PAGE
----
Let’s explore this a bit. Say you want to buy a farm on 50 acres. It has a home, 2 barns, and is priced at $250000. Your mortgage broker from the city said you would need only 10% down, $25000. Everything goes swimmingly until we get to the appraisal. The appraiser gets his instructions from the bank, who tells him to only consider the home and 5 acres. He is unusually generous to you, but still the appraisal comes in short, $200000. OK, you only need $20000 now to get the mortgage, but of course the seller will not sell it at $200000 and you did agree to pay $250000. The missing amount gets added to the cash you need in order to close ($20000 + $50000). That’s $70000 and it’s not 10% of the purchase price; instead it’s 28%.
Maybe you would have been better off to go with one of the sources I had originally suggested who ask for 20-25% down but instruct their appraisers to consider the entire property you are buying, so you will get “credit” for the missing 45 acres of land and the 2 barns. These have very real value and should be part of the equation.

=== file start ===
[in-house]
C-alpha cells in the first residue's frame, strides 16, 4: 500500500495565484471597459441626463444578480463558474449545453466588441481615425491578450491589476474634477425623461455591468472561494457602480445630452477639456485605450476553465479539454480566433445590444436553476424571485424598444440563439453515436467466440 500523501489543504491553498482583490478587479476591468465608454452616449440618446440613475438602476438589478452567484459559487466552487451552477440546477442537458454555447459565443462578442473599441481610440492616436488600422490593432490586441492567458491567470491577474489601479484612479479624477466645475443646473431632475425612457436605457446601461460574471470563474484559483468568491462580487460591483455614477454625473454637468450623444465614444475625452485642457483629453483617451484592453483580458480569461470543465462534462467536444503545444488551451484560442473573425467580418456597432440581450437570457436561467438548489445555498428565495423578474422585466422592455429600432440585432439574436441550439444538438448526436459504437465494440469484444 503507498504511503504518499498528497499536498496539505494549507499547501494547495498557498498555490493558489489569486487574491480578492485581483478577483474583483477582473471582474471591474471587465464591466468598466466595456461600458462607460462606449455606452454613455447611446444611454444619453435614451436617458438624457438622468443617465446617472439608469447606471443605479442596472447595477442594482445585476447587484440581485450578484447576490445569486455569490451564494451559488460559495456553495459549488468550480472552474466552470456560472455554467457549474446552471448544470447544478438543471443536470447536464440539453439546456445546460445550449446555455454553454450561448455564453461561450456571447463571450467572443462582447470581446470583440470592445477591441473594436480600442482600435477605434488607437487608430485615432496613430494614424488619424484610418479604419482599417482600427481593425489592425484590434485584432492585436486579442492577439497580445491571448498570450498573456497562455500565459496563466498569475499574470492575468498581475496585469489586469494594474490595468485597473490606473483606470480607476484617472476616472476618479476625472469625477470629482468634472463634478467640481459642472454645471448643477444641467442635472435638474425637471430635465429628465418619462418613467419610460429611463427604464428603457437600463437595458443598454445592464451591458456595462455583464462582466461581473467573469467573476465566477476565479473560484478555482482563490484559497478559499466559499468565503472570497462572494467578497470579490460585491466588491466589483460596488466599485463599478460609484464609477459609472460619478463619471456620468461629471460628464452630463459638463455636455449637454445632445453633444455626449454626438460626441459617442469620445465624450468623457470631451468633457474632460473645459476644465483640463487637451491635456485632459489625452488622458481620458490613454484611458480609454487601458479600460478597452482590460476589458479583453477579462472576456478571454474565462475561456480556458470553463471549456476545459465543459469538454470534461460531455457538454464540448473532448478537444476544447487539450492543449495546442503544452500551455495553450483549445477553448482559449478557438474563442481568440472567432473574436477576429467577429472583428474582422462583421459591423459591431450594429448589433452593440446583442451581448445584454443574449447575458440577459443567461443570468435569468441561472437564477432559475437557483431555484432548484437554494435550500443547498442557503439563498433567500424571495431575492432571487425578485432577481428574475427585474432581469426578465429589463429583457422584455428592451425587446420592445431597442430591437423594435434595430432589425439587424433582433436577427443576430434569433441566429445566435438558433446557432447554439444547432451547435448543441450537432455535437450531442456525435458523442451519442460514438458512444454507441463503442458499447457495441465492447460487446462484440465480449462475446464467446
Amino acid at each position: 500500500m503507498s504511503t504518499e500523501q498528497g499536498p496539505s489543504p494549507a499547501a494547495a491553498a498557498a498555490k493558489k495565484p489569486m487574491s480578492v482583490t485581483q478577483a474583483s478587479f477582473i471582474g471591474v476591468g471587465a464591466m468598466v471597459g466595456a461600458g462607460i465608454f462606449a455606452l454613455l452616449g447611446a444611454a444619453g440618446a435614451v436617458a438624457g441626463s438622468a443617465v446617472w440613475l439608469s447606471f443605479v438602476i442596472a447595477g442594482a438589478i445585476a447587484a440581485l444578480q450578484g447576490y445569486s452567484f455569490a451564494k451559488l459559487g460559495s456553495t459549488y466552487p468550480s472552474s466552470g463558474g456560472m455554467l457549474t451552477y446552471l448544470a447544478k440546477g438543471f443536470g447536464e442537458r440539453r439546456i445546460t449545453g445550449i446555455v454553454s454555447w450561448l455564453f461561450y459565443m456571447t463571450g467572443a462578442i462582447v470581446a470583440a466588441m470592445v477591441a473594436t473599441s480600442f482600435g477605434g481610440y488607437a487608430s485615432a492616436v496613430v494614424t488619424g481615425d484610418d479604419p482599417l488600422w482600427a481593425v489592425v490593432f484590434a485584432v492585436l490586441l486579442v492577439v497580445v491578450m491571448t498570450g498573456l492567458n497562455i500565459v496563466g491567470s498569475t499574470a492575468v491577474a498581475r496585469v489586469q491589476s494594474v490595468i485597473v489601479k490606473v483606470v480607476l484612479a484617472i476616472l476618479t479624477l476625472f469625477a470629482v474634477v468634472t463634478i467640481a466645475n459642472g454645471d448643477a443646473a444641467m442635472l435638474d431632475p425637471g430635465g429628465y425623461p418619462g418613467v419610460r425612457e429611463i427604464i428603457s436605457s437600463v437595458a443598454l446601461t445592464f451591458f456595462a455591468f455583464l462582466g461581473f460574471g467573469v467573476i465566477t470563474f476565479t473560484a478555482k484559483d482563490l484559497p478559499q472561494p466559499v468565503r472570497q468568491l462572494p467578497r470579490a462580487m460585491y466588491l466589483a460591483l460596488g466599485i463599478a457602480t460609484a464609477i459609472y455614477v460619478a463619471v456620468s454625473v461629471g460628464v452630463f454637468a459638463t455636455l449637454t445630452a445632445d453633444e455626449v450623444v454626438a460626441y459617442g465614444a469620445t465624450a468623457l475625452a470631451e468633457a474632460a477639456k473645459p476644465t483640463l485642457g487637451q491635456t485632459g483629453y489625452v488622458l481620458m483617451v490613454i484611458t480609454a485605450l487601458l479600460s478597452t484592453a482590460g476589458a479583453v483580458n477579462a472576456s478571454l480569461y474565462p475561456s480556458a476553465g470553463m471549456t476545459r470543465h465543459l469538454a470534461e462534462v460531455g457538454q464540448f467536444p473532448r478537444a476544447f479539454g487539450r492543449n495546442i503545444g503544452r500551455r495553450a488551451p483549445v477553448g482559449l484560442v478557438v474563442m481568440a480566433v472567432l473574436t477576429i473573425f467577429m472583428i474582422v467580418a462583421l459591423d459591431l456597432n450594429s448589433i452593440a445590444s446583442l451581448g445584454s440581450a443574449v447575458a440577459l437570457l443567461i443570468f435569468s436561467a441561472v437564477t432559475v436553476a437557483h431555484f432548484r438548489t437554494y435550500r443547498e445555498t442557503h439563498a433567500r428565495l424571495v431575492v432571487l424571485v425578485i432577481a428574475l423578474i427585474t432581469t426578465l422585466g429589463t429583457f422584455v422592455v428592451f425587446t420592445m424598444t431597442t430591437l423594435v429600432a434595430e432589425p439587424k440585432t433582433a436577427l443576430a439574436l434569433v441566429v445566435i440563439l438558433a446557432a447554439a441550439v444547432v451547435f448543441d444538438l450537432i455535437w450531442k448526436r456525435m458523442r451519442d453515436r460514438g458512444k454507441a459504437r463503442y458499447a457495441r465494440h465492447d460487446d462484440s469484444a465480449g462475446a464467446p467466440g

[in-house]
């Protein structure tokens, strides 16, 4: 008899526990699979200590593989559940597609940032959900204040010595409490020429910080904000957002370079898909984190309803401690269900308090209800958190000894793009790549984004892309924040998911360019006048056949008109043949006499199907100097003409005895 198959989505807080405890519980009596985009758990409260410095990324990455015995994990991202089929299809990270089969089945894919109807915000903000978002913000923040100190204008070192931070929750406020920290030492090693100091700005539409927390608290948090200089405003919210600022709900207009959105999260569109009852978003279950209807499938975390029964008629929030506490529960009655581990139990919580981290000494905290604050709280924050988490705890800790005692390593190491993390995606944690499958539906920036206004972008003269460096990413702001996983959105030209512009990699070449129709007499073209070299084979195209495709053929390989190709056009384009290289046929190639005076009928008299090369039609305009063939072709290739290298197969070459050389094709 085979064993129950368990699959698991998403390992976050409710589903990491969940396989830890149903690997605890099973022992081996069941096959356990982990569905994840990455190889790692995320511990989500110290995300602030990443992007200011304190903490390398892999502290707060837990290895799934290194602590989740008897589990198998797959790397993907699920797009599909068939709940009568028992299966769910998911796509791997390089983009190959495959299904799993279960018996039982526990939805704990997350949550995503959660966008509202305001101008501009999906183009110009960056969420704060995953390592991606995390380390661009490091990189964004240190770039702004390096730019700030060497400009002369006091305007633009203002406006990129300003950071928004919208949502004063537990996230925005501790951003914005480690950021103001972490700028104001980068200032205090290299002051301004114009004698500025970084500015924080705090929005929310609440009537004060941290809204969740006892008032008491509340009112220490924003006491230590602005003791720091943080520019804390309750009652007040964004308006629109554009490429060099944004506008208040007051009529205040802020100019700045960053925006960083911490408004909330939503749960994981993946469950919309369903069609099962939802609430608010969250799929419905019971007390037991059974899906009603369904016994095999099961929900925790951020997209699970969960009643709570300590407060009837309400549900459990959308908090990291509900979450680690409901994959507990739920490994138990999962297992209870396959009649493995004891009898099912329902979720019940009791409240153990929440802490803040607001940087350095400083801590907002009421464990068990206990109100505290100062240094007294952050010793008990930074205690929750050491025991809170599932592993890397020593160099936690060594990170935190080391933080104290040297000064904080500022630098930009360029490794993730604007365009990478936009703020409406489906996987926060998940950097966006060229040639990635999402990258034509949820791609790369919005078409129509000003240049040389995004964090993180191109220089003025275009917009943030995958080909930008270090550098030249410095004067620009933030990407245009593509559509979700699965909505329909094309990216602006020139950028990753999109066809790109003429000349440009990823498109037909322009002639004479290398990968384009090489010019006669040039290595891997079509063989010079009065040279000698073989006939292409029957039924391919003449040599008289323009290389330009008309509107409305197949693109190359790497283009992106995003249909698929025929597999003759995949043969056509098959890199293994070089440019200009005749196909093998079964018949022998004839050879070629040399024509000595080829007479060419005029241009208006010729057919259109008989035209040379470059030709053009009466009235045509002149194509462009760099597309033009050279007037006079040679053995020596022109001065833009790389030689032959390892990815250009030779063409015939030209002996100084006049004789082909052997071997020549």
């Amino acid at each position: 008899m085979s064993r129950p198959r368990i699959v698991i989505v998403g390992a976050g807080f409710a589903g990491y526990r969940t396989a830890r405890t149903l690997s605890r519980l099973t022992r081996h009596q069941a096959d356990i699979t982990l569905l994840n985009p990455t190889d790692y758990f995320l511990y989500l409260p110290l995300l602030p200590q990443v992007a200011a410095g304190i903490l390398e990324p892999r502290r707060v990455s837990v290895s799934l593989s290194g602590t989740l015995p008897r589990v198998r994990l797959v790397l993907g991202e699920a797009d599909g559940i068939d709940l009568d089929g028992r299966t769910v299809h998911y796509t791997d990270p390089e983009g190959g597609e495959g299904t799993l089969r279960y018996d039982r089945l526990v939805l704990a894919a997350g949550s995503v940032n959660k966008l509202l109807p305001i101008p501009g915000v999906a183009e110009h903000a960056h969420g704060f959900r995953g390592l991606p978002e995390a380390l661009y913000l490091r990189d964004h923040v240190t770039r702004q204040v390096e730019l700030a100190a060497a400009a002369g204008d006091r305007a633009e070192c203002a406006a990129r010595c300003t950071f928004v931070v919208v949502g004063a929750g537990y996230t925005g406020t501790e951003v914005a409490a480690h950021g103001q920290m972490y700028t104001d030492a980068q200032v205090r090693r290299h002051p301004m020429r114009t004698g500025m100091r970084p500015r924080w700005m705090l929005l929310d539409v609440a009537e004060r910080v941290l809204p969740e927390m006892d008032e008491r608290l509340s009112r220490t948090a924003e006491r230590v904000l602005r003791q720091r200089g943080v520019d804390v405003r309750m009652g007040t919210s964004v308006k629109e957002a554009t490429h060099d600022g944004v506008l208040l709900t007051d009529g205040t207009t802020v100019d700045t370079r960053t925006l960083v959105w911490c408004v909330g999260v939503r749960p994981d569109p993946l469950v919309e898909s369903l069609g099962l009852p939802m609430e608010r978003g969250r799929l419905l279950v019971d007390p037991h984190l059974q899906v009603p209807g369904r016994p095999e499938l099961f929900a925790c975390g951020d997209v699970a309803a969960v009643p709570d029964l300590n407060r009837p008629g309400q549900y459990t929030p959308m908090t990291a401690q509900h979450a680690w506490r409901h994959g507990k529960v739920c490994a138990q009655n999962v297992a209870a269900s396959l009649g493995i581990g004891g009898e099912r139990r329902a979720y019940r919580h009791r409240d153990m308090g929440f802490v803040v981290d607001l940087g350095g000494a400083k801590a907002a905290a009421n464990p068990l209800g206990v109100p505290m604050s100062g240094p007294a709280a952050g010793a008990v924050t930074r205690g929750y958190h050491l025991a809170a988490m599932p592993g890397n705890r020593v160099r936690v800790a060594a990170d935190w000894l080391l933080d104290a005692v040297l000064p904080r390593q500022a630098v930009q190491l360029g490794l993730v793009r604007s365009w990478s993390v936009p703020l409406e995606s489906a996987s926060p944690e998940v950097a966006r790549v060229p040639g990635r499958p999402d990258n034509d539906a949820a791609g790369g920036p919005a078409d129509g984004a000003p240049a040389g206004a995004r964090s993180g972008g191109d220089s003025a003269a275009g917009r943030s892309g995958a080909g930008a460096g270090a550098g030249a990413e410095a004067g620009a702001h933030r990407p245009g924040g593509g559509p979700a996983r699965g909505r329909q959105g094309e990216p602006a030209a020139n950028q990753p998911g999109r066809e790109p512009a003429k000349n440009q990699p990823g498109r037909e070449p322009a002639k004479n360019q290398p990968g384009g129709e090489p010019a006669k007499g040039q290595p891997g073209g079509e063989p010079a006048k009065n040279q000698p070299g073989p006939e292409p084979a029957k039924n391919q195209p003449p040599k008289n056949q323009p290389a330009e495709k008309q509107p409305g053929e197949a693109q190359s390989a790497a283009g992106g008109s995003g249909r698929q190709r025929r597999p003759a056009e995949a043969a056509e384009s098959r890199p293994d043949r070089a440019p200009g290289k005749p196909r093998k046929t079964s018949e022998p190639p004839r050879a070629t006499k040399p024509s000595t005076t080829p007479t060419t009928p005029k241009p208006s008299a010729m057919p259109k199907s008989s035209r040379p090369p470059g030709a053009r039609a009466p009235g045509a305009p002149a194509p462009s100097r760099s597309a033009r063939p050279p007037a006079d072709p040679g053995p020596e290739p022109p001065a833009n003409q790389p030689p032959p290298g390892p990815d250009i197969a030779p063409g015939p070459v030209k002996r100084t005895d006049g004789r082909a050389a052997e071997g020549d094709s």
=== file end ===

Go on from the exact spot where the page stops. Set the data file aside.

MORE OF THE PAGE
I think it’s crazy that any bank will not allow for the value in land. No one, not even them, thinks that land does not have very real value. No one believes a seller would not expect to receive a fair price for what he has to offer. Land is durable, it doesn’t burn down, fall down, or get damaged by snow wind or hail. No one can make more of it so the market cannot be flooded. It’s a good - scratch that, a GREAT - investment and it puzzles me that they do not take advantage of it. Square pegs and round holes is the answer. And also the fact that no banks have ever asked me to sit on their board of directors.
Let me steer you toward where I think you have the best chance. And I am always looking for new sources of credit, especially if they incorporate land and outbuildings into the security they need in order to lend.